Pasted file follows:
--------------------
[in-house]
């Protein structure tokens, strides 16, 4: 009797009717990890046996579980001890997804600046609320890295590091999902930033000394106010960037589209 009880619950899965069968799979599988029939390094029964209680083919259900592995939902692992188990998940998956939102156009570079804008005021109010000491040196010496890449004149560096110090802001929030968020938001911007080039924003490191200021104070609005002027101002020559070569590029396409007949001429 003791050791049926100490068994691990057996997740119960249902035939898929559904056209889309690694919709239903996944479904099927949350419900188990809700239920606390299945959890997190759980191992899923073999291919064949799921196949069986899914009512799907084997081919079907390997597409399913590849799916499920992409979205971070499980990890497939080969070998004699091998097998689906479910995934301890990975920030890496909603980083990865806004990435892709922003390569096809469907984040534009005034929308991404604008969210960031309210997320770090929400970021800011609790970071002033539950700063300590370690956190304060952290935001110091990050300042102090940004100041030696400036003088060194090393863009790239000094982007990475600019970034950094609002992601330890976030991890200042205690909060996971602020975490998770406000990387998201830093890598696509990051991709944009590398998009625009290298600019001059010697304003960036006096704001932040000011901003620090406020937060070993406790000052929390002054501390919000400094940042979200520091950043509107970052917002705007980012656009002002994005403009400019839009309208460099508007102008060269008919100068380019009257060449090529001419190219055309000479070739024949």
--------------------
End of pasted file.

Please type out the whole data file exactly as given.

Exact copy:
[in-house]
């Protein structure tokens, strides 16, 4: 009797009717990890046996579980001890997804600046609320890295590091999902930033000394106010960037589209 009880619950899965069968799979599988029939390094029964209680083919259900592995939902692992188990998940998956939102156009570079804008005021109010000491040196010496890449004149560096110090802001929030968020938001911007080039924003490191200021104070609005002027101002020559070569590029396409007949001429 003791050791049926100490068994691990057996997740119960249902035939898929559904056209889309690694919709239903996944479904099927949350419900188990809700239920606390299945959890997190759980191992899923073999291919064949799921196949069986899914009512799907084997081919079907390997597409399913590849799916499920992409979205971070499980990890497939080969070998004699091998097998689906479910995934301890990975920030890496909603980083990865806004990435892709922003390569096809469907984040534009005034929308991404604008969210960031309210997320770090929400970021800011609790970071002033539950700063300590370690956190304060952290935001110091990050300042102090940004100041030696400036003088060194090393863009790239000094982007990475600019970034950094609002992601330890976030991890200042205690909060996971602020975490998770406000990387998201830093890598696509990051991709944009590398998009625009290298600019001059010697304003960036006096704001932040000011901003620090406020937060070993406790000052929390002054501390919000400094940042979200520091950043509107970052917002705007980012656009002002994005403009400019839009309208460099508007102008060269008919100068380019009257060449090529001419190219055309000479070739024949």